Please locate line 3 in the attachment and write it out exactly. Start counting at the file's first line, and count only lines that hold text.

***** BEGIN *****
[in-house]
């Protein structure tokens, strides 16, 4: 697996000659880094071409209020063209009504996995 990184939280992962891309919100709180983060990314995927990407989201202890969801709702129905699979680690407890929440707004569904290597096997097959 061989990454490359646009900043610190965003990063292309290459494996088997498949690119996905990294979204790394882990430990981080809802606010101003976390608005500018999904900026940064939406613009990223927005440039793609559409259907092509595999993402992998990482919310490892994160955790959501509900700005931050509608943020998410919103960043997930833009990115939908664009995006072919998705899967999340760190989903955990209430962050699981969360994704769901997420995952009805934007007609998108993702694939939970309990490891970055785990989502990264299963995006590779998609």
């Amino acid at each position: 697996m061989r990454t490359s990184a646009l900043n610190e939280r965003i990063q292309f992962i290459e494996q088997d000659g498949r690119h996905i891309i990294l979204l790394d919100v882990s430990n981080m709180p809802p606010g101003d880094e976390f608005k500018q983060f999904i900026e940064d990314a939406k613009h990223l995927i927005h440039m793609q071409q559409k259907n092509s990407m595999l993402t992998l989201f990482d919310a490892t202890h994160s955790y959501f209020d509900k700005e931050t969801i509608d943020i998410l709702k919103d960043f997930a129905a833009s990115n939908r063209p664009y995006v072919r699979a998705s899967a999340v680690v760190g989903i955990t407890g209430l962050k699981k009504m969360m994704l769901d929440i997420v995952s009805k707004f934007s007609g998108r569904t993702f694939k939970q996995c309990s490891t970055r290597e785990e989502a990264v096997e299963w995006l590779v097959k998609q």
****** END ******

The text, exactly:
């Amino acid at each position: 697996m061989r990454t490359s990184a646009l900043n610190e939280r965003i990063q292309f992962i290459e494996q088997d000659g498949r690119h996905i891309i990294l979204l790394d919100v882990s430990n981080m709180p809802p606010g101003d880094e976390f608005k500018q983060f999904i900026e940064d990314a939406k613009h990223l995927i927005h440039m793609q071409q559409k259907n092509s990407m595999l993402t992998l989201f990482d919310a490892t202890h994160s955790y959501f209020d509900k700005e931050t969801i509608d943020i998410l709702k919103d960043f997930a129905a833009s990115n939908r063209p664009y995006v072919r699979a998705s899967a999340v680690v760190g989903i955990t407890g209430l962050k699981k009504m969360m994704l769901d929440i997420v995952s009805k707004f934007s007609g998108r569904t993702f694939k939970q996995c309990s490891t970055r290597e785990e989502a990264v096997e299963w995006l590779v097959k998609q």